SYLVIE DOUGLIS, BYLINE: NPR.
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ADRIAN MA, HOST:
In some ways, 92-year-old Dorothy Samuelson kind of reminds me of my grandma. She loves good food, laughs easily, and she has these sayings she likes to rattle off.
DOROTHY SAMUELSON: We're here today, and tomorrow's another day.
MA: And also, she has her share of vices.
SAMUELSON: Scratch tickets (laughter).
MA: Say more.
SAMUELSON: I love scratch tickets, and I like to go to the casino.
MA: Have you been keeping track of, like, how much money you win or lose on scratch tickets?
SAMUELSON: Oh, yeah (laughter). I'm not going there for a while.
DARIAN WOODS, HOST:
We're talking with Dorothy inside her room at the Blaire House. It's an assisted living facility in Milford, Mass. It's where she's been living for the past few years. All in all, she says it's been pretty good.
SAMUELSON: I don't have to cook. I don't have to clean. I don't have to do anything if I don't feel like it. They take care of everything.
MA: And yet, behind the scenes at the Blaire House, there's a problem. The company that runs it cannot find enough people to do pretty much everything - nurses, custodians, kitchen staff.
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WOODS: They're so short-staffed that Travis Romano, the executive director here, he's been pulling double duty as a cook.
TRAVIS ROMANO: I'm better at chopping vegetables now than I think I ever was. It definitely becomes very exhausting, but, you know, it's what you have to do when you're in health care and you have shortages.
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MA: This is THE INDICATOR FROM PLANET MONEY. I'm Adrian Ma.
WOODS: And I'm Darian Woods. The eldercare industry is in a bit of a bind. The number of people working in nursing homes since the start of the pandemic has decreased 15%.
MA: And normally, employers responding to a shrinking labor pool would, you know, increase wages, offer bonuses. But for eldercare providers, it's not that simple. Today on the show, we explain why. And we look at how immigration could help.
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MA: For more than four decades, Frank Romano and his family have been running various eldercare services in Massachusetts; think nursing homes, assisted living, home care. In a good year, he says, their profit margin is maybe 2- or 3%. But last year was not good.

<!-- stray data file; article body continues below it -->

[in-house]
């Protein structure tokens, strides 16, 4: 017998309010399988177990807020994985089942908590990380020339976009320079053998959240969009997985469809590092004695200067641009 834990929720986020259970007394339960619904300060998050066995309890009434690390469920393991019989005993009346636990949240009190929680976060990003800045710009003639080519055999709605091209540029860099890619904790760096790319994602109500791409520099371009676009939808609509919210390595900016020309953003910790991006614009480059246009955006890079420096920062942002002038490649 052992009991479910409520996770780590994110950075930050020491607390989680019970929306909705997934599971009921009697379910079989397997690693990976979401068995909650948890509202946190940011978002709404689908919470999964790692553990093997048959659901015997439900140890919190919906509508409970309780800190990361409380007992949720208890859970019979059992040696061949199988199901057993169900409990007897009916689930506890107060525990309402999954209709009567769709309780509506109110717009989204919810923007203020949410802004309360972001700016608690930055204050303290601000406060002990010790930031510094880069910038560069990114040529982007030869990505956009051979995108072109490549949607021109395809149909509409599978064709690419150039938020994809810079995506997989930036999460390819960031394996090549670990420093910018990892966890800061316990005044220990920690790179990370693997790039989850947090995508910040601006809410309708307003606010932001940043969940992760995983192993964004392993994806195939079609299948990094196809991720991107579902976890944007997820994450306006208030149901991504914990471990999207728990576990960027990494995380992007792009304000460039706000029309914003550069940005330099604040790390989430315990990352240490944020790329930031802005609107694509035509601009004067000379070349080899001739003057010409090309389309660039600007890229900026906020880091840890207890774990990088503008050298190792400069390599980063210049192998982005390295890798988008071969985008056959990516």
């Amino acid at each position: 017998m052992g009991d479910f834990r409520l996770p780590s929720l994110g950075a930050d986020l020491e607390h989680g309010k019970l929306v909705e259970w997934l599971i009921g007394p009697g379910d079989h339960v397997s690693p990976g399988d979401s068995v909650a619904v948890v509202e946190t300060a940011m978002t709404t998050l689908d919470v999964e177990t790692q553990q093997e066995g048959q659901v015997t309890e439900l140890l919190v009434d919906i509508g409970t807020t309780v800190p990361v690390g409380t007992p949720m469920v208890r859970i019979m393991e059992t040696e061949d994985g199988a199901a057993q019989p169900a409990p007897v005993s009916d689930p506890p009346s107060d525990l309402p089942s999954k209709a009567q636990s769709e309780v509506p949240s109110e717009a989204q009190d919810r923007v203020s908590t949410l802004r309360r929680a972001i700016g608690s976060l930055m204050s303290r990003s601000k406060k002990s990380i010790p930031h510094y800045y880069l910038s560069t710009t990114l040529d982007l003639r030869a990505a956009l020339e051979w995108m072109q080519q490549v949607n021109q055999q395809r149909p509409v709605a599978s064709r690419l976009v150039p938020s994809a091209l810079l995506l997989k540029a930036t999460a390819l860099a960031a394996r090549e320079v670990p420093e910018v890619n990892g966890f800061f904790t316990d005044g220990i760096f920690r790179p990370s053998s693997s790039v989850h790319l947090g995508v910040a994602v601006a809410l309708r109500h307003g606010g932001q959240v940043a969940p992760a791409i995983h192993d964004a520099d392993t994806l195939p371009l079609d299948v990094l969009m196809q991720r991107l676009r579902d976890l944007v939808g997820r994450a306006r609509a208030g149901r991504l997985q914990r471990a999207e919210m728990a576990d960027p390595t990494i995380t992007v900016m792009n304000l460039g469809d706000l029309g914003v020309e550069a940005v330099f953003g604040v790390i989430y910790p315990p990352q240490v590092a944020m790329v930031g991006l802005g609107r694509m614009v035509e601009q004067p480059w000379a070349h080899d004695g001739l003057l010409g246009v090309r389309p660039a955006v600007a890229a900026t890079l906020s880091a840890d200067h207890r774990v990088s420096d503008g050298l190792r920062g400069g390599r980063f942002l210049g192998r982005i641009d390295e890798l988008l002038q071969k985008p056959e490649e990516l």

FRANK ROMANO: We do not have enough revenue to cover our costs. Last year, 2021, was the worst year financially for our little private company in 45 years of running it, and it all had to do with labor costs.
WOODS: Take nurses and nursing assistants - these are the people who help residents with feeding, bathing, everyday things like that. Frank says that the ones that haven't burnt out or retired are increasingly hard to hold onto.
ROMANO: We keep ratcheting up the amount we need to pay. Not once-a-year pay increases, we're doing pay increases quarterly - never did that before.
MA: Nurse assistants, he used to pay 14 bucks an hour. Now, he pays 20. He's raised wages also for other support staff. But he says it's still not enough to keep a lot of people from leaving for better-paying, possibly less-stressful jobs.
WOODS: And as we've been talking a lot about on this show, workers have a lot of choices. There are a lot of industries just crying out for people and offering higher wages. Frank is seeing this in his business, too.
ROMANO: Housekeepers, laundry, kitchen - even here in this building, food service people left to go to work for Amazon.
MA: Frank is not talking rhetorically here. He actually pulls out a map and shows me five Amazon warehouses within a 20-mile radius of the Blaire House.
So this is us, the blue dot.
ROMANO: Right. And that's where all the Amazons are.
MA: OK, wow.
ROMANO: Right here - we are surrounded. So people went to Amazon with a signing bonus and free college tuition. We're just not able to compete with that.
MA: One of the big reasons he says they can't compete is because so much of their revenue depends on Medicaid. That's the state and federal insurance program for people on a low income. Frank says Medicaid reimbursements haven't kept up with his actual labor cost, so raising those reimbursements would be a huge help.